The “born this way” story of queer identity is one most people in modern developed countries know well. It is applied to people of all sexual orientations and to trans people, especially binary trans people, and tells us that the right way to be queer follows a common structure. We have to know we were “different” from early childhood, we have to struggle with our identity and try to become “normal,” we have to realize we cannot change and our difference is intrinsic to our most inner selves, we have to come to peace with that, and then we have to come out. This is how the queer life looks.
This narrative of queerness supports the idea that being different is only okay if you can’t help it. The “born this way” story says that having a sexual orientation other than hetrosexual/heteroromantic attraction is only acceptable if you cannot be straight. It is only okay to be trans if your gender identity is so deeply ingrained in you that you cannot change it no matter what. The utter failure of conversion therapies is seen as evidence that being queer is okay – we tried to change people and make then normal and it didn’t work, so the next best option is to accept people as they are.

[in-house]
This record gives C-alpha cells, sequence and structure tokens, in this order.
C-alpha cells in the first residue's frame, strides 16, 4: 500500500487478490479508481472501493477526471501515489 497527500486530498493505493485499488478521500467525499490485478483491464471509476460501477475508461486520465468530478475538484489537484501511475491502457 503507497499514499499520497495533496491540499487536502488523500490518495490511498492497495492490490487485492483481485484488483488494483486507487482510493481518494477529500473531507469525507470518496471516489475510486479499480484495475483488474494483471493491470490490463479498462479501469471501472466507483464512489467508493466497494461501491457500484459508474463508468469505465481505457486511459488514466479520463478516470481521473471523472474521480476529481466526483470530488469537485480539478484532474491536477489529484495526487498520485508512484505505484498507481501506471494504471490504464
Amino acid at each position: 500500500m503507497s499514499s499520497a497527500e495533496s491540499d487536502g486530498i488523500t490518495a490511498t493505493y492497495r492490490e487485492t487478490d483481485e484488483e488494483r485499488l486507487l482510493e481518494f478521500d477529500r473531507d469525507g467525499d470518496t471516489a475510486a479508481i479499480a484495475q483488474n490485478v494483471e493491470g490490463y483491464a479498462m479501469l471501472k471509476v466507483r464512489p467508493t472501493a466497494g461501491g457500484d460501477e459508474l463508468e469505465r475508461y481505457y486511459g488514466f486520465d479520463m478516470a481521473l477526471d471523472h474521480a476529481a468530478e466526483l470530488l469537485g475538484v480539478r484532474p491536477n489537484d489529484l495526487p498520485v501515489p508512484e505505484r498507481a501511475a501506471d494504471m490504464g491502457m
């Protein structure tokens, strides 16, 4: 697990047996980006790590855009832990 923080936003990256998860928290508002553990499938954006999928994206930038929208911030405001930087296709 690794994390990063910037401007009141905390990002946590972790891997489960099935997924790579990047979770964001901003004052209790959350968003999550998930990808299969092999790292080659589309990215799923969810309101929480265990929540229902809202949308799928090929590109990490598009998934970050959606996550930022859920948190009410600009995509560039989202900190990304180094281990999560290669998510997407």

The “born this way” narrative supports a structure of cisgender and heterosexual supremacy that does real harm to queer people. It maintains the idea that the world would be better if we were all cisgender, heterosexual, gender conforming, monogamous, etc. Our difference is only begrudgingly acceptable because it cannot be helped.
This idea of ingrained identity is often taken up by people in the polyamorous and BDSM communities with the goal of that same acceptance. There is a belief that if being non-monogamous or kinky is seen as a sexual or romantic orientation like being gay or bi or asexual then perhaps the rest of the world will be more likely to accept us and afford our families and relationships rights that we currently lack. Maybe being poly is okay because we CAN’T be monogamous. Maybe being kinky is okay because we tried, and failed, to be vanilla.
Instead we should support this radical idea: People’s identities deserve respect even if they are not innate.
Being non-straight is okay, even if someone chooses it. Being trans is okay whether their gender is an innate unchanging part of their brain or not. Being non-monogamous is fine even if it is not a permanent part of someone’s identity. Being kinky is okay even if you could give it up tomorrow.
I have no idea if I was born pansexual, trans, poly, and kinky. All of those identities have changed for me over time, just as they do for many people. Some of those identities feel deeply ingrained in me. Some of my life history could certainly be used to support a “born this way” narrative, but I don’t want to be a poster-boy for that idea. So what if I wasn’t born this way? My gender identity, my gender performance, my sexual attractions, my multiple relationships, and my kinks are okay. They’re okay even if I could have been someone else under slightly different circumstances. They’re okay even if I choose them. They’re just simply okay.